The announcement in recent weeks of proposals to build a greenway along the banks of the Grand Canal has galvinised communities along the canal like no other in recent times.
The immediate interest will be the opportunity to bring tourists, and by extension, prosperity into the area.
But the experience of other greenways around the country is that although successful at bringing prosperity to an area, peak usage on them coincides with school opening and closing times — meaning that they are being used for commuting.
And it is that element that interested Allenwood locals.
In a length submission to Kildare County Council the local Tidy Town’s Association made several suggestions aimed at insuring greater links between the Greenway and the village.
Brendan Wyse, a local election candidate for the Clane area for Fine Gael and secretary of Allenwood Tidy Towns, has spent the past few weeks getting feedback from residents in the villages and townlands that surround the canal.
“In Allenwood South, where I live, we have a large population of the wider Allenwood community that is isolated from the main village because the main Clane to Edenderry road is too busy now with traffic from the Drehid waste management facility to safely walk or cycle.
“As a result,” he explained, “it is no longer possible for residents of Lullymore, Killina and Allenwood South to walk or cycle to the nearest post office, schools, church and shops, which are all located at Allenwood Cross.
“There is an estimated 400 families in Allenwood South, Lullymore and Killina that will now benefit from this safe route to Allenwood Cross.”
He says that the benefits of the Greenway on peoples’ health and the environment will be immediately felt in Allenwood.
“Children will be able to cycle to school again from the west of the village. This hasn’t been possible for decades. And 400 families would now have the option to leave the car at home and walk or cycle to the shops, reducing the carbon footprint for the area.
For this reason he is hoping that public lighting can be erected on the Greenway.
“The council has said that public lighting will not be required, but we are asking for an exception to be made on the stretch between Allenwood South and the main village.”
He said he believed that the installation of solar powered LED lighting would mean that the Greenway from Shee Bridge (known locally as the Skew Bridge) to Bond Bridge (known locally as Derrymullen Bridge) could be used safely, even in dark winter evenings.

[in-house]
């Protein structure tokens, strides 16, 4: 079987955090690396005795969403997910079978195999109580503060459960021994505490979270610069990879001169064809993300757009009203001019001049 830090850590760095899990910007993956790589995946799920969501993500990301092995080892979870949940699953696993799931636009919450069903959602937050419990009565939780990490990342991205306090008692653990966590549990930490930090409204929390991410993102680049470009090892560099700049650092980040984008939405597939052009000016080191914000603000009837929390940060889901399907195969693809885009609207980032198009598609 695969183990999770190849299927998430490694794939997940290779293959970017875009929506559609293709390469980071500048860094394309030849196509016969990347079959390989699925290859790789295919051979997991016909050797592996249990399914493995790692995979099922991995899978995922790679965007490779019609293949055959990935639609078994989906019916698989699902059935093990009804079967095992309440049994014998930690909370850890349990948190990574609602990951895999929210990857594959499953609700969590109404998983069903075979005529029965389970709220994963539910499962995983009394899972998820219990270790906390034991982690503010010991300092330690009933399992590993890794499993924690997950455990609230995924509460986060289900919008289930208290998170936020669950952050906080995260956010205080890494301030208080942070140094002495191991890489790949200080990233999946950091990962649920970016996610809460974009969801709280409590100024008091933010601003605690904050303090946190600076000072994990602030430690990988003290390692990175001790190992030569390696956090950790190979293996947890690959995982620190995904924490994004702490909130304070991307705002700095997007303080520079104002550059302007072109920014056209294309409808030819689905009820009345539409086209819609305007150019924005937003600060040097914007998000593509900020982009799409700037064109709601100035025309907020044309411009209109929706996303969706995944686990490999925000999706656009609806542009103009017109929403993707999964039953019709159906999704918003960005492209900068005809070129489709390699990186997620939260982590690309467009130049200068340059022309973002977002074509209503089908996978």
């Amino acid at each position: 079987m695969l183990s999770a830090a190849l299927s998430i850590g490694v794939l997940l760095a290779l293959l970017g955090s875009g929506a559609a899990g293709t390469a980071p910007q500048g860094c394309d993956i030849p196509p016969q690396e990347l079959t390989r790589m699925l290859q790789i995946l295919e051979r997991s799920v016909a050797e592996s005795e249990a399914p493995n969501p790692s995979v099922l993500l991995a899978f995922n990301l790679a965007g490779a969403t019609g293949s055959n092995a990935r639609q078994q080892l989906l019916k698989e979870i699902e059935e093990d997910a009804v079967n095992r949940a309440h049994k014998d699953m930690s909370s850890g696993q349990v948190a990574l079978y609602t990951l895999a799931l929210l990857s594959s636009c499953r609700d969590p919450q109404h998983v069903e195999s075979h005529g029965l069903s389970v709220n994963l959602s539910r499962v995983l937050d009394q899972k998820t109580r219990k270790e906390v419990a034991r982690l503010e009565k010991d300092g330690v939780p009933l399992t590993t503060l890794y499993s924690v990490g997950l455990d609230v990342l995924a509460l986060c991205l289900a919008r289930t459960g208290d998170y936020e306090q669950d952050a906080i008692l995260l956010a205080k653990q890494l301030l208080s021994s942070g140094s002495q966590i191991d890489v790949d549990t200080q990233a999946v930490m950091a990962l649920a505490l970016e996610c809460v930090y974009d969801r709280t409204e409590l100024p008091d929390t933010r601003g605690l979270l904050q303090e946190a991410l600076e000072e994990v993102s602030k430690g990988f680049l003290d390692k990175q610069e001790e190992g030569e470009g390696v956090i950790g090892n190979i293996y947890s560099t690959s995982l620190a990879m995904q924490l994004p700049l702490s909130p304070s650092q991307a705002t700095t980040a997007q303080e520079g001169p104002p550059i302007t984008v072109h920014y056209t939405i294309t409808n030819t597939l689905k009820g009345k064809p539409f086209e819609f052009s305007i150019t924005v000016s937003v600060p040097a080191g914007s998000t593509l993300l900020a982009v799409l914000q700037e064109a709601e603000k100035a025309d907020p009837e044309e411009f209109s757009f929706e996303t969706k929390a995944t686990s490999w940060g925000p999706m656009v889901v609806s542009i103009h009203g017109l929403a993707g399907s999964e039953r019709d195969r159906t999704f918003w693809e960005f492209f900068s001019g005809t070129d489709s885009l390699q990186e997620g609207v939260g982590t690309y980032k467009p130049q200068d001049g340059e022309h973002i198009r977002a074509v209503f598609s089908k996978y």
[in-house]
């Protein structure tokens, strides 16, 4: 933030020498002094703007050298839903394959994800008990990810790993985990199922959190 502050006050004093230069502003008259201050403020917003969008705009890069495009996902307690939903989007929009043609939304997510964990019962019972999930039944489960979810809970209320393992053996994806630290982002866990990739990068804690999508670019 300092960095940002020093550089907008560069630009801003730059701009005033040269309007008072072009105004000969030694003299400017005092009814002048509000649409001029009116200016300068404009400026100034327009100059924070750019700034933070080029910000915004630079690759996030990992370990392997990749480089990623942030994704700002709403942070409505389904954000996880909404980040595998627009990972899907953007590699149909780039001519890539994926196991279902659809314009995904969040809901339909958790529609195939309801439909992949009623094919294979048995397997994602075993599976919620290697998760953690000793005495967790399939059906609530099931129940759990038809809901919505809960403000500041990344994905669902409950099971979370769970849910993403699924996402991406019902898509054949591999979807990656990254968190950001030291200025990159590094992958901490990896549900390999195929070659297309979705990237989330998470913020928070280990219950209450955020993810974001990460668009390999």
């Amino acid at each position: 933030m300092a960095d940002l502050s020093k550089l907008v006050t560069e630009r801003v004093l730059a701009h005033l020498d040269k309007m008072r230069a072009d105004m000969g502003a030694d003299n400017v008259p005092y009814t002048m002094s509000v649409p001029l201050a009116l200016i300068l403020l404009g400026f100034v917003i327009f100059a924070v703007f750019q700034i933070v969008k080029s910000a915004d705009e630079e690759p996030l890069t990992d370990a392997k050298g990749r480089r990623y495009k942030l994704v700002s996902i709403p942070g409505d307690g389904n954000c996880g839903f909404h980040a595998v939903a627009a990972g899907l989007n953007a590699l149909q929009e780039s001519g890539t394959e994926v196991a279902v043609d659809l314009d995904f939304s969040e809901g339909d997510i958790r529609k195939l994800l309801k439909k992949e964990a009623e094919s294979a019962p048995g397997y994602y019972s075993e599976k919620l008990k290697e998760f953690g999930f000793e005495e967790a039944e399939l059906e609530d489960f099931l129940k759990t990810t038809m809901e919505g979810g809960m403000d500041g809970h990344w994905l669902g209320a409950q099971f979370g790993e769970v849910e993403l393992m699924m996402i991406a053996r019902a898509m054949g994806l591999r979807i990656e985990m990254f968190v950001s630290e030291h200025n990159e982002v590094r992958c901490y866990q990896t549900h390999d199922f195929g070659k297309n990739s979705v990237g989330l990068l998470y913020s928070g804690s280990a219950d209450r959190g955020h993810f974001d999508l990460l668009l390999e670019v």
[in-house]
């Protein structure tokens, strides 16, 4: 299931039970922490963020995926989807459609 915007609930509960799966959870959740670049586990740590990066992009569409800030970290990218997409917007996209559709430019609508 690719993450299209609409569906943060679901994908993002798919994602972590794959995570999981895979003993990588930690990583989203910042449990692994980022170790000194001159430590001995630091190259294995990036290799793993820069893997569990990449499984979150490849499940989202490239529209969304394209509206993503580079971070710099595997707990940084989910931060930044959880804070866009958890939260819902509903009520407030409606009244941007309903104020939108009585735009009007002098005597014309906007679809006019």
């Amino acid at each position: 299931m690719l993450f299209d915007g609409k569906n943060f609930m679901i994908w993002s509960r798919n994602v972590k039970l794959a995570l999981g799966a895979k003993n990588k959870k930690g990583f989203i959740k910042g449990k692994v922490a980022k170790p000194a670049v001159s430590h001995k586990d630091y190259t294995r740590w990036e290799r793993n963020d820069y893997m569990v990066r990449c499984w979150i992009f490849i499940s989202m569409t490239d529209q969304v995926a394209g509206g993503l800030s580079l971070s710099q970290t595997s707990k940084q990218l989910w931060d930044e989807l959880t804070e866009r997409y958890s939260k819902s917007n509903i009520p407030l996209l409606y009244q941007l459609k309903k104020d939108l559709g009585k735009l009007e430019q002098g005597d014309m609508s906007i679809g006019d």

“The link is just too important to be left unlit, and even without the lights, people are going to be using it. The additional investment to make it safer would not go to waste.”
In the submission, Mr. Wyse also pointed to a lack of a complete footpath from the centre of Allenwood village to the Greenway.
“There is a short section of 150 metres of footpath missing from Allenwood Cross to Bond Bridge that will force people to walk or cycle on the road to reach the Greenway.
“Even with the present usage of the Grand Canal by locals and tourists alike, there is heavy pedestrian traffic from Allenwood Cross to the canal by the R415.
“It is not unusual to see walkers and runners on the road just before the bridge, sometimes with dogs, and even on dark winter evenings.”
Mr Wyse said he regularly sees people trying to reach the canal bank with streams of motor traffic, including many heavy haulage vehicles, coming over the bridge unaware that they are there.
“It should also be noted that the area is unlit,” he added.
He noted that it “would be a shame to have kilometres of perfect pathway along the canal, disconnected from the services in Allenwood, by just 150 metres”.
He said that linking the Greenway properly with local communities is essential to entice commuters to start using it.
Other issues raised in the submission were that of privacy for locals, and suggestions were made to address this.
However, the submission also had a concern that the some of the adjacent laneways needed to be improved.
“The Greenway, when completed, will bring a large number of visitors to our county. It is important that we leave a lasting impression on those visitors.
“When they return home to tell their friends and family about Kildare, we would want their message to be overwhelmingly positive.
“Therefore, it is important that the areas in the vicinity of the Greenway look well and are properly maintained.”
He said that while the various community groups and Tidy Towns associations play their part in achieving this, the Council must also play its role.
“Priority must now be given to the Roads Department to upgrade and repair all side roads along the canal.”